The Literary Simulator

Beatriz L. Seelaender


1. Once upon a time there was a

a)  Bitter orange man.

b)  Apathetic cat.

c)  Encyclopedia salesman.

d)  Gunman on the loose.


2. This was a long time ago, before

a)  The war; there were many wars.

b)  The sea swallowed the land due to global warming.

c)  We were born.

d)  We were ourselves.


3. The conflict came about swiftly. They told us to choose

a)  Between happiness and reason.

b)  Body and soul.

c)  Thought and freedom.

d)  Sugar and salt.


4. Then he tore the dictionary’s pages apart, the cat or the gunman or the orange man or the salesman. He said

a)  The truth is what I say.

b)  Without definitions everything’s the same.

c)  No need to choose between two meaningless sounds.

d)  Meow, meow.


5. We were at a library. Someone was taking pictures of the ruined books. We pretended to be all right. Our job at the time was to

a)  Organize the books in alphabetical order.

b)  Deal with crises of this type. All our lives, we’d been preparing for this moment.

c)  Make lists and PowerPoints.

d)  Memorize our textbooks for the SATs.


6. Nevertheless, we dreamed of doing something different: we wanted to

a)  Move to New York and search for meaning. Part of me had always been in New York, waiting.

b)  Overthrow the government and all those lost Romantic ideals.

c)  Walk away from our parents, who didn’t understand.

d)  See things before we already knew what they meant, and what their names were too.


7. Time, place, and history. Those are things that change us forever. We wished we were ephemeral, but we were the sick side-effects of the century. This is a ballad about millennials, because those are popular right now. Another lost generation; the September children, destined to

a)  Inarticulateness.

b)  Feed on evading hope.

c)  Be children forever.

d)  Live off halves of abandoned ideologies.


8. Oh, what a tragedy, you’ll say. But this is not a tragedy, this is a

a)  Timely satire.

b)  Pop punk-inspired hymn.

c)  Pretentious pile of mumble jumbo.

d)  Dystopic present, a social critique: the end of the world is here.


9. It’s time to meet your love interest. She is a

a)  Blonde princess, vaguely courageous and vaguely intelligent—though much less than you are.

b)  Working mom who is clumsy but has a sweet personality, and you find her funny.

c)  Mysterious woman who always wears things made of leather, but whom you’re not quite sure can be trusted.

d)  Misunderstood actress who only ever became a beautiful screw-up because no one understood her like you do.


10. You have a moral dilemma upon you: you have a choice between abandoning everything and running off with the love interest of your choosing, or facing the anonymous monster threatening life on Earth as we know it. Here’s what happens:

a)  You run off with her, but aren’t happy. Turns out she was just an illusion created by the socially constructed ideal of what a woman is.

b)  You go face the monster, since you would rather gloat than love. Turns out this isn’t a Greek mythology narrative, but your regular plain ole realism, and there is no monster to defy. You are actually insane.

c)  You go face the monster, and there is no monster. The monster is a social construct: the monster is within you.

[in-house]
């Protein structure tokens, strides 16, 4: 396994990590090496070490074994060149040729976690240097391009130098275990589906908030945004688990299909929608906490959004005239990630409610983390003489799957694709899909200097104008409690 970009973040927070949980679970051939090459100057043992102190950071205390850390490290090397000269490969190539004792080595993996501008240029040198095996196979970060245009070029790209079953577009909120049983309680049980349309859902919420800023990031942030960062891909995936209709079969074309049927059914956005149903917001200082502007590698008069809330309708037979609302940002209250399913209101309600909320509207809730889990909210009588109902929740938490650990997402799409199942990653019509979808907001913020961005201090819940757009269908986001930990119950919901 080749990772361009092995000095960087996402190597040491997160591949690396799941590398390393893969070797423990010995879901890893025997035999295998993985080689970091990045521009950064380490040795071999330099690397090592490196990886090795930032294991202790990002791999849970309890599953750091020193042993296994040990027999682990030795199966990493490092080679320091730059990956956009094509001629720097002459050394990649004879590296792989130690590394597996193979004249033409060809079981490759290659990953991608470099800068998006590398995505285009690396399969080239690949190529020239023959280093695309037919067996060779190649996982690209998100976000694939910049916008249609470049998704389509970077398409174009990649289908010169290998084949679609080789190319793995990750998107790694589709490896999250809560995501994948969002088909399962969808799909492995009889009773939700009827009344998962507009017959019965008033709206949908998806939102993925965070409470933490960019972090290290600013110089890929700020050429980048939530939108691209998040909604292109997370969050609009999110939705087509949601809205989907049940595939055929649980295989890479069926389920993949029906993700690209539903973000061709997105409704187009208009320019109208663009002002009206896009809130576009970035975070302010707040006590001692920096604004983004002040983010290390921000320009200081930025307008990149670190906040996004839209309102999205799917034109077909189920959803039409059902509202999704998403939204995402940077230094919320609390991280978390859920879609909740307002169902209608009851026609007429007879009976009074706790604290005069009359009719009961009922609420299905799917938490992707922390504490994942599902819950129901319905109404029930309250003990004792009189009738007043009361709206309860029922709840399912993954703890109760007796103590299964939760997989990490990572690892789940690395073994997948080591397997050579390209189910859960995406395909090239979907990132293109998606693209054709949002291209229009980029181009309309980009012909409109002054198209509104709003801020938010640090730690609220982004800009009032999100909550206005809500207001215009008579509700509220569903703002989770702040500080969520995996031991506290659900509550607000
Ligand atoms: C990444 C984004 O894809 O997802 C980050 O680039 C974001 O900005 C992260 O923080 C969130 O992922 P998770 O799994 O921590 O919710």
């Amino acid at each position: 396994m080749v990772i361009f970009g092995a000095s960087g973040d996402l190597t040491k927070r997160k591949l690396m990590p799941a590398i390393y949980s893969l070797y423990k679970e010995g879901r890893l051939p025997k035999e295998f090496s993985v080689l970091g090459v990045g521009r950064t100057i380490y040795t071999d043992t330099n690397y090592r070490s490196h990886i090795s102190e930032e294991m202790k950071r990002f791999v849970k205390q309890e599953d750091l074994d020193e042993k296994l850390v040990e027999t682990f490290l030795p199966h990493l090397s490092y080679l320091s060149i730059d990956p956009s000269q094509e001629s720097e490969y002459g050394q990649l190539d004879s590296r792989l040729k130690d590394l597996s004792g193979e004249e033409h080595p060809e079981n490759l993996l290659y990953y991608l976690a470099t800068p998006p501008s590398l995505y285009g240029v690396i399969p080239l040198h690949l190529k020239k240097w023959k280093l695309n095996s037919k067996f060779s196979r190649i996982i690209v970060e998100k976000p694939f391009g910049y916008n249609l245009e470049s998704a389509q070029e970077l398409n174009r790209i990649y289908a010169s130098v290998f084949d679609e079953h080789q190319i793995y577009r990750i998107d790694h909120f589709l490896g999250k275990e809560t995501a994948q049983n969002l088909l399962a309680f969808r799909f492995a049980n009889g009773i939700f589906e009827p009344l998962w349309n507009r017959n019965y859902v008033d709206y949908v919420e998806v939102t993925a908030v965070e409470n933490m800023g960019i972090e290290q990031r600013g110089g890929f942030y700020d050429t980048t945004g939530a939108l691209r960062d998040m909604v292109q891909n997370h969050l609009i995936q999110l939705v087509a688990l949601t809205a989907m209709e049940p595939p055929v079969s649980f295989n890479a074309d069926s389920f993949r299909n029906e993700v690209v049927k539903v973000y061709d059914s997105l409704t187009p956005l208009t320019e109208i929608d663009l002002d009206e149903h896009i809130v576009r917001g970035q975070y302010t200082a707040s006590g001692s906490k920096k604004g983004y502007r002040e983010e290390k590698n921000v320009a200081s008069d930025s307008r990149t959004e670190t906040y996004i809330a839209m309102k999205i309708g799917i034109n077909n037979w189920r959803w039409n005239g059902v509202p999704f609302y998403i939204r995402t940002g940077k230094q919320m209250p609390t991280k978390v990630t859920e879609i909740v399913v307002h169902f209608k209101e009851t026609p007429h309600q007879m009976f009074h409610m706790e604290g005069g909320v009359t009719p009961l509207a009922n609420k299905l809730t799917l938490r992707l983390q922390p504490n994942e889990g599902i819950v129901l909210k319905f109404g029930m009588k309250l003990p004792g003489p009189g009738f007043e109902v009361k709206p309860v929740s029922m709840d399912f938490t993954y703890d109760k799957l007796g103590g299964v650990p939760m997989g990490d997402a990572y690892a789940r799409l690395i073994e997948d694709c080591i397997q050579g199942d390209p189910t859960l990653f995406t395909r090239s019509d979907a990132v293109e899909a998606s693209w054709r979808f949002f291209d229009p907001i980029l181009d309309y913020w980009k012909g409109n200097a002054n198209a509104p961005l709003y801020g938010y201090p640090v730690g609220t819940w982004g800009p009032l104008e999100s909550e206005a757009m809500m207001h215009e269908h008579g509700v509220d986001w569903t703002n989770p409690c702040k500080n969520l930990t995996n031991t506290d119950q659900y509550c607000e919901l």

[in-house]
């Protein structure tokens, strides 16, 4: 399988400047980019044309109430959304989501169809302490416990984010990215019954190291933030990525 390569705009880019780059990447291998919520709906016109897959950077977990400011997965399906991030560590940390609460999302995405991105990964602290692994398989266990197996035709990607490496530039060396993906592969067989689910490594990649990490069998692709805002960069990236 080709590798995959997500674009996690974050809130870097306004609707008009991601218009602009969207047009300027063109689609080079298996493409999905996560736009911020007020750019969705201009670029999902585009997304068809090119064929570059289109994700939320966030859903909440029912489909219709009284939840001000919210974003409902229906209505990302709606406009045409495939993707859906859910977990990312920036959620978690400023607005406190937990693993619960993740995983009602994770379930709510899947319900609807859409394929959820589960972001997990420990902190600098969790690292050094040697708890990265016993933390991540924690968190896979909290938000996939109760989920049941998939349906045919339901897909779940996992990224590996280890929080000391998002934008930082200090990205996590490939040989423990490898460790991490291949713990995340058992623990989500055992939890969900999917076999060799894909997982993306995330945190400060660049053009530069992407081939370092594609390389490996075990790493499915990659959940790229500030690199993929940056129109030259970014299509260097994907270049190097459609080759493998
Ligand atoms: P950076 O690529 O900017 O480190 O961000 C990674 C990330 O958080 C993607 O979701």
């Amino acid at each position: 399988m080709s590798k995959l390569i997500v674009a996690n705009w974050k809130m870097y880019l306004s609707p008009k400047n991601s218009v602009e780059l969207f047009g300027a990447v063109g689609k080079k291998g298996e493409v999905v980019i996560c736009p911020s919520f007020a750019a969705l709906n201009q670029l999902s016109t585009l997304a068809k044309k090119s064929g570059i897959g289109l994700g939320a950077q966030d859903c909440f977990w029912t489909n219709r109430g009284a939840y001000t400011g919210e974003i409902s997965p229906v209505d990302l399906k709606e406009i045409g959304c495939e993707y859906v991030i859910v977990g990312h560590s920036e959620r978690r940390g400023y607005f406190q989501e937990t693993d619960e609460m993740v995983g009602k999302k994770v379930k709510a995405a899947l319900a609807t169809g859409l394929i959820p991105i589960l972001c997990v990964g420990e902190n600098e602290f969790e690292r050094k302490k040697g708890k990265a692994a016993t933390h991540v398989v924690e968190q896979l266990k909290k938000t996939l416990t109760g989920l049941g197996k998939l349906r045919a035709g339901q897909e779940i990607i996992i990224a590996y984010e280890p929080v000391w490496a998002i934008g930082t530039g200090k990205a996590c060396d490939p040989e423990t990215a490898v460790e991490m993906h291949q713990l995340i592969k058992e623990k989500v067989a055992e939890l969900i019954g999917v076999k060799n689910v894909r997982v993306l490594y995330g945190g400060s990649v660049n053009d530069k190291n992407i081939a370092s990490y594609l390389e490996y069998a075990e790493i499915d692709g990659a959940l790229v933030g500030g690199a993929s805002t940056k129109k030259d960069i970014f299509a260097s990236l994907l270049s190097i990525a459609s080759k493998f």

d)  The real monsters are social constructs tended to as laws of nature.


11. Either way, deconstruction is the key to survival. This is the beginning of your existential crisis: question everything, but beware, you might end up

a)  Accidentally deconstructing yourself, and disappearing forever.

b)  Accidentally deconstructing time and space, and dissociating more than the healthy intellectual.

c)  Accidentally denying the world and all painful things because they are connected to an artificial self.

d)  Living like the artificial self you now know you are.


12. The monster is misunderstood. He only tried to destroy you because no one ever called him anything but “Monster.” What is it that causes you to take mercy on him?

a)  He said he felt compressed by the overwhelming grasp of Post-Modernity, in which one is expected to keep individual habits all the while dissolving into anonymity when it came to matters of higher importance.

b)  His miserable, weeping.

c)  You didn’t. Real men show no mercy.

d) He dissolved in the air while whispering, It’s all right. I never really was anything; not even myself…


13. If you went back in time and saw that you could avoid a disaster, would you? Would you go the extra mile? If you saw Hitler walking down the street, would you shoot him?

a)  Yes, obviously.

b)  Oh no. It’s dangerous to interfere with time.

c)  Less enthusiastic Yes.

d)  This wouldn’t be possible due to my belief that if someone were to go back in time and kill Hitler, he would therefore have always been dead—-which means, there would have been no reason to go back in time and kill him in the first place.


14. So, right now you have a similar choice to that, minus the time travel aspect. Time travel complicates things. Anyway, this is the climax of the story: this is your final battle. Do you…?

a)  Kill whatever is destroying the books.

b)  Get hit by a stray bullet as an act of deviance.

c)  Die for your ideals even though you probably could have accomplished more if you stayed alive.

d)  Go away and refuse to take part in any of this, given that it is all fictional.


15. The end.

a)  The end?

b)  Followed by five series-length spin-offs.

c)  Death is the only end; the other stories are ideologically edited.

d)  There was never anything to start with. This is fiction.


Beatriz L. Seelaender was born in 1998 in Sao Paulo, Brazil and is the author of the novel De Volta ao Vazio. Seelaender has recently been trying her hand at English, and her work has been published in journals such as Grub Street, The Manifest-Station, and Feminine Collective. She is a student of Literature at the University of Sao Paulo.